1. Chic “Le Freak” (1978)
2. The Trammps “Disco Inferno” (1977)
3. Gloria Gaynor “I Will Survive” (1978)
4. Bee Gees “Stayin’ Alive” (1977)
5. Lipps Inc. “Funkytown” (1980)
6. Donna Summer “I Feel Love” (1977)
7. Thelma Houston “Don’t Leave Me This Way” (1976)
8. Rose Royce “Car Wash” (1976)
9. Donna Summer “Last Dance” (1978)
10. Donna Summer “Hot Stuff” (1979)

11. Village People “Y.M.C.A.” (1978)
12. KC & the Sunshine Band “That’s the Way I Like It” (1975)
13. Bee Gees “You Should Be Dancing” (1976)
14. Chic “Good Times” (1979)
15. KC & the Sunshine Band “Get Down Tonight” (1975)
16. A Taste of Honey “Boogie Oogie Oogie” (1978)
17. McFadden & Whitehead “Ain’t No Stoppin’ Us Now” (1979)
18. Bee Gees “Night Fever” (1977)
19. Vicki Sue Robinson “Turn the Beat Around” (1976)
20. Michael Jackson “Don’t Stop ‘Til You Get Enough” (1979)

21. Abba “Dancing Queen” (1976)
22. Van McCoy “The Hustle” (1975)
23. Sister Sledge “We Are Family” (1979)
24. Wild Cherry “Play That Funky Music” (1976)
25. Kool & the Gang “Celebration” (1980)
26. Alicia Bridges “I Love the Nightlife (Disco ‘Round)” (1978)
27. Earth, Wind & Fire “September” (1978)
28. Evelyn “Champagne” King “Shame” (1978)
29. Anita Ward “Ring My Bell” (1979)
30. Earth, Wind & Fire with the Emotions “Boogie Wonderland” (1979)

31. The Weather Girls “It’s Raining Men” (1982)
32. Heatwave “Boogie Nights” (1977)
33. Diana Ross “Love Hangover” (1976)
34. Cheryl Lynn “Got to Be Real” (1978)
35. Patrick Hernandez “Born to Be Alive” (1979)
36. Amii Stewart “Knock on Wood” (1979)
37. Kool & the Gang “Ladies’ Night” (1979)
38. Commodores “Brick House” (1977)
39. Peaches & Herb “Shake Your Groove Thing” (1978)
40. Yvonne Elliman “If I Can’t Have You” (1977)

41. LaBelle “Lady Marmalade” (1974)
42. Blondie “Heart of Glass” (1978)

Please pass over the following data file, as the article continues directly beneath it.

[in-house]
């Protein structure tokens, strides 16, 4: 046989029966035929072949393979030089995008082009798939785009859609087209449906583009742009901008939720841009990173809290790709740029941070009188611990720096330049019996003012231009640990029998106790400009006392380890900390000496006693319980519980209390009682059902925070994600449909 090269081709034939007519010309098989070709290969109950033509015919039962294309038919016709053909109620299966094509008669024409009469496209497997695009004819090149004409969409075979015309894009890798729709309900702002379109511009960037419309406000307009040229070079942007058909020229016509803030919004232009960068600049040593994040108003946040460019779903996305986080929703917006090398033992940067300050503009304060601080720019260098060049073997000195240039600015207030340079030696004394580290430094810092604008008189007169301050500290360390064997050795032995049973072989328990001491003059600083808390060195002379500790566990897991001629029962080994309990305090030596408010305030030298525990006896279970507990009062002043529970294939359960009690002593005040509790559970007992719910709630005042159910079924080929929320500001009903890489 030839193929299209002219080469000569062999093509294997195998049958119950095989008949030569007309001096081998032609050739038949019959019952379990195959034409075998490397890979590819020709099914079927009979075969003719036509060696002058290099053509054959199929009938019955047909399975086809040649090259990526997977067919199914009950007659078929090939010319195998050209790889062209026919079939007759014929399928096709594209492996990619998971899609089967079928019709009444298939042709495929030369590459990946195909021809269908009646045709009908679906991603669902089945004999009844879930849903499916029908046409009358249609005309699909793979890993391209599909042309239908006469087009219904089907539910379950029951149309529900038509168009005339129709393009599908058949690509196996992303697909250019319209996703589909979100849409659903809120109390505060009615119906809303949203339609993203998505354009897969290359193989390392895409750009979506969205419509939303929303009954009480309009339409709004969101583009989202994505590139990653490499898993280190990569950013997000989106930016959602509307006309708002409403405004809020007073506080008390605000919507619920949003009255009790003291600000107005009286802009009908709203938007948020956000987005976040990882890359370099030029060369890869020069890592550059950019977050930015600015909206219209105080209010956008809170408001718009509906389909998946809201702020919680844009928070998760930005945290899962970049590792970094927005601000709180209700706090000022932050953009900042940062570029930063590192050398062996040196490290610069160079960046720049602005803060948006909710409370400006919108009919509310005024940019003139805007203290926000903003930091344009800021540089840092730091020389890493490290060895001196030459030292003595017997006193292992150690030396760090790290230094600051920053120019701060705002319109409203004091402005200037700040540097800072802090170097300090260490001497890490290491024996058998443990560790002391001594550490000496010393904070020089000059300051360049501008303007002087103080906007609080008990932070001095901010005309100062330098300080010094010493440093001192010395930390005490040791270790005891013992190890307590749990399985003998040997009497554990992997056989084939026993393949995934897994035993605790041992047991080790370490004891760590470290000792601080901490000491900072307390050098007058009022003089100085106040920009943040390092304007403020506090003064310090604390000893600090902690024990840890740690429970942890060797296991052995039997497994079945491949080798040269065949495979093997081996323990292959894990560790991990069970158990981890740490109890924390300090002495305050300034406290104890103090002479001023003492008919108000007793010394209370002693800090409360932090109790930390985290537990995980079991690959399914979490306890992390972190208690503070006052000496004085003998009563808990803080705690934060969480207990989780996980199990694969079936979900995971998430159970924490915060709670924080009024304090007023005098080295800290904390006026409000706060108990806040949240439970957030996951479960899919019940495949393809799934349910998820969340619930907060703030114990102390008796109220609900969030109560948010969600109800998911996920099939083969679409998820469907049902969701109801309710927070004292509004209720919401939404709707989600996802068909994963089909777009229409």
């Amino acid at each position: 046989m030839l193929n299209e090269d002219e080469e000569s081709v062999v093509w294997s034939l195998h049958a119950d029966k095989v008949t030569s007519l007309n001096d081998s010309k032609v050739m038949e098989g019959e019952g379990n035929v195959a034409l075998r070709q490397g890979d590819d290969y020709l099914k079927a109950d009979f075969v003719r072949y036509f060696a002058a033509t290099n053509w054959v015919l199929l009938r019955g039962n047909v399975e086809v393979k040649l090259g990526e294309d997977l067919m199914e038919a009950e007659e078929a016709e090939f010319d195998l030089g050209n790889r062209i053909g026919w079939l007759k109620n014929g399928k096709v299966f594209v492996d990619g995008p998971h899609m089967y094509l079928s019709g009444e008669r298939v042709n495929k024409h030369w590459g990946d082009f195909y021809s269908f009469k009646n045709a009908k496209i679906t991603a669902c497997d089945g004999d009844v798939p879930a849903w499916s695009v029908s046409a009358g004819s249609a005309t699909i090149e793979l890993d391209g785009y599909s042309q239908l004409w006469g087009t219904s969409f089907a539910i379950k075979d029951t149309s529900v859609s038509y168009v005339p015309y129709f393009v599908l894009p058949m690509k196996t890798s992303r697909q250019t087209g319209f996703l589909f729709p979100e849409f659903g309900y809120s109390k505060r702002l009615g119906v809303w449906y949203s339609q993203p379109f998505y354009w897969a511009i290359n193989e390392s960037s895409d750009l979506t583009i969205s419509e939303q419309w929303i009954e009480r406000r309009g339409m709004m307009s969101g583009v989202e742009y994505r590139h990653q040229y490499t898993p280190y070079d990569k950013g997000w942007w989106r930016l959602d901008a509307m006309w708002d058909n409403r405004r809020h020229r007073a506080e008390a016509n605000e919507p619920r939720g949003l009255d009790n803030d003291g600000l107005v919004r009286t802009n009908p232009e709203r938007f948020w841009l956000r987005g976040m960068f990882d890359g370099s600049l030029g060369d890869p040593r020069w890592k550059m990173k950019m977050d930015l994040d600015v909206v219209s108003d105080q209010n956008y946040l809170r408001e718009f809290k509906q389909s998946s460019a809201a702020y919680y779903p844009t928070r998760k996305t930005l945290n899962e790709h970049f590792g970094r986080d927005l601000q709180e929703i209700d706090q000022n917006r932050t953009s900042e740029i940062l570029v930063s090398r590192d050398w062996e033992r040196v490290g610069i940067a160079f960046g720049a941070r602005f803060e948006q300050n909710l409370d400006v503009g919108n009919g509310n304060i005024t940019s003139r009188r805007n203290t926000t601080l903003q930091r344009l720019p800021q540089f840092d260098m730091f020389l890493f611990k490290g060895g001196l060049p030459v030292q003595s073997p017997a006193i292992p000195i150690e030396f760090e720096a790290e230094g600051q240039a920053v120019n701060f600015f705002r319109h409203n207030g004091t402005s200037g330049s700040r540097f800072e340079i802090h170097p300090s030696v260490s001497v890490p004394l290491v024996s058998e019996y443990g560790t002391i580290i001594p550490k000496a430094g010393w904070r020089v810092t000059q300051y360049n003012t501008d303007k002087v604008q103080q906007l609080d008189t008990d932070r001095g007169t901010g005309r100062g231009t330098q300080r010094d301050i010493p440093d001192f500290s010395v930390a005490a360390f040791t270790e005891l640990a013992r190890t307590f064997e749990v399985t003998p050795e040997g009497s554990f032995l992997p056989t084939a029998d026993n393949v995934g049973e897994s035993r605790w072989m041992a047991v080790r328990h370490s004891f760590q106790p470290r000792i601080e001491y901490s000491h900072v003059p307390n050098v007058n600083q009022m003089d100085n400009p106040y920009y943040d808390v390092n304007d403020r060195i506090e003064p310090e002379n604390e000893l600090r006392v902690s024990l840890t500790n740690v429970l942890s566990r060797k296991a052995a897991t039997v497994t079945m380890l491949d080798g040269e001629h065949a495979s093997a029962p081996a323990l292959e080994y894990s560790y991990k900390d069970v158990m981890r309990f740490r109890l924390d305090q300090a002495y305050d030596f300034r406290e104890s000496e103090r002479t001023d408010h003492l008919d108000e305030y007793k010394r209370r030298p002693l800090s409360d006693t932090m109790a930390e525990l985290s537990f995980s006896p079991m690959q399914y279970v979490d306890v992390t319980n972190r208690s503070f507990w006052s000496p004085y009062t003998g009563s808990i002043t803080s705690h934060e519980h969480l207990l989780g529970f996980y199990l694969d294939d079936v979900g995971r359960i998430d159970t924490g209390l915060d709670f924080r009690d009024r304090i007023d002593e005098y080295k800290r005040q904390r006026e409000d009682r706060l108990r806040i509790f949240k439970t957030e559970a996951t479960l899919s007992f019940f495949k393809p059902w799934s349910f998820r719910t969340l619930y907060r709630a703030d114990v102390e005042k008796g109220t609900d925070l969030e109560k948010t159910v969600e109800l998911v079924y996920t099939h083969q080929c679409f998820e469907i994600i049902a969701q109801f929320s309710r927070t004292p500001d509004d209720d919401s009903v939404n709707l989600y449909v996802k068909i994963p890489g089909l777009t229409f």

43. Donna Summer “Bad Girls” (1979)
44. Diana Ross “Upside Down” (1980)
45. Earth, Wind & Fire “Let’s Groove” (1981)
46. Andrea True Connection “More, More, More” (1976)
47. George McCrae “Rock Your Baby” (1974)
48. The Emotions “Best of My Love” (1977)
49. The Hues Corporation “Rock the Boat” (1974)
50. Village People “Macho Man” (1978)


Resources and Related Links:

Monday, June 15, 2015

6/15/2015: Tears for Fears @ the Uptown in Kansas City

image from consequenceofsound.com

Tears for Fears has an ‘80s nostalgia vibe to them, considering they had their biggest hits in that decade (four top ten hits in the U.S., including #1’s “Everybody Wants to Rule the World” and “Shout”). Understandably, their show focused mostly on this output (4 songs from 1983’s The Hurting, 3 from 1985’s Songs from the Big Chair, and 4 from 1989’s The Seeds of Love). Still, I hoped for a few more songs from that era, especially “The Working Hour,” “I Believe,” and “Mother’s Talk” (the last two were even singles).

The “band’s” nineties output (1993’s Elemental and 1995’s Raoul and the Kings of Spain) were really Roland Orzabal solo efforts since Curt Smith had flown the coop. “Break It Down Again” was the only song they played from either album, although they did a cover of Radiohead’s “Creep,” which was a B-side from 1995. I had hoped for more – “Goodnight Song,” “Power,” and “God’s Mistake” were all minor singles from that time which would have been nice to see live.